KRA wins round one in betting tax case

Gamblers have suffered a setback after the Court of Appeal suspended a decision that quashed the 7.5 per cent excise duty imposed on the money they have set aside for gaming.

Court of Appeal judges Daniel Musinga, Abida Ali Aroni and John Mativo allowed the application filed by KRA that sought to suspend Justice Anthony Mrima’s decision issued in February, pending the determination of an appeal.

Mrima in his decision said the public was not accorded an opportunity to express themselves on the issues of gaming and lottery.

He issued a declaration that some sections of the excise duty act violated the constitution for want of public participation, stakeholder engagement and fair administrative procedures. The orders were granted following a case filed by officials of the Association of gaming operators of Kenya. The officials challenged amendments introduced to the excise duty act by section 32 of the finance act.

They contended that the process leading up to the introduction of excise duty on betting, gaming, price competitions and lotteries and the provision raising the tax to 30 per cent and apportioning 7.5 per cent on betting, gaming, price competitions and lotteries fell short of various constitutional edicts and other statutory provisions.

It was claimed that key industry players had not been involved in the enactment of the amendments and that public participation as contemplated in the Constitution had not taken place. Judge Mrima consented to this.

Aggrieved, KRA filed a notice of appeal and an application to suspend Mrima’s decision. It argued that the judge issued the orders despite a confirmation that indeed there was public participation. It claimed that unless their application is allowed, the intended appeal will be rendered useless as the excise duty act 2015 provides timelines to submit returns on gaming and lottery.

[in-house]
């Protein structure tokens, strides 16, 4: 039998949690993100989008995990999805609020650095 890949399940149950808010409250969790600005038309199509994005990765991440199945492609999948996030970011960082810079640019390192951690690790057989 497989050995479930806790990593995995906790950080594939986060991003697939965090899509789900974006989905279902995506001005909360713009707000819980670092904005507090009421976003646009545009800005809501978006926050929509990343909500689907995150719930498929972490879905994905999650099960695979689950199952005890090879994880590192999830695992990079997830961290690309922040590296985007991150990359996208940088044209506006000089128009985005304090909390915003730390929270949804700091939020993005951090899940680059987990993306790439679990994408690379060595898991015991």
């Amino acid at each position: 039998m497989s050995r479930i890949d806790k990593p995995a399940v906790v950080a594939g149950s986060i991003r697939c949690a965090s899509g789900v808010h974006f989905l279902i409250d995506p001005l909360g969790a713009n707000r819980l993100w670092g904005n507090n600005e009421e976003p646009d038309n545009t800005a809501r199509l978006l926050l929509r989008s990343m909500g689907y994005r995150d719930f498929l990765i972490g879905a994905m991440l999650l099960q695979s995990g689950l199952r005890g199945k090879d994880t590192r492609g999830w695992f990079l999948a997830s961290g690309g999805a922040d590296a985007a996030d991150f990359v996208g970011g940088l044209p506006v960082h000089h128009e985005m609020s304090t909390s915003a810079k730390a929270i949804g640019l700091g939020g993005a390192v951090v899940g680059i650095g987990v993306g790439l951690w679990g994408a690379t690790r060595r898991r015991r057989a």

The authority contended that the disputed decision has thrown the country’s revenue collection in a quagmire, such that KRA cannot successfully implement tax compliance under several tax heads, in particular affecting its tax collection mandate on the projected revenue targets for the 2022/23 Financial Year.

Uncollected tax they argued may not be recoverable in the event the intended appeal is successful. In allowing their application, the Court of Appeal judges said they were satisfied that the intended appeal is arguable. They agreed with KRA that uncollected tax may therefore be unrecoverable should the intended appeal be successful.

Judges also said the officials did not provide any proof of their ability to pay the uncollected taxes if the intended appeal is successful.

That obligation they said lay squarely on them, but they did not discharge it.

“We are of the view that if we do not grant the orders of stay as prayed by KRA, the intended appeal shall be rendered useless, and KRA may never be able to recover the uncollected tax if the intended appeal is successful. It is the citizens who stand to lose revenue if the officials are not able to remit the uncollected tax to KRA.” – they said.


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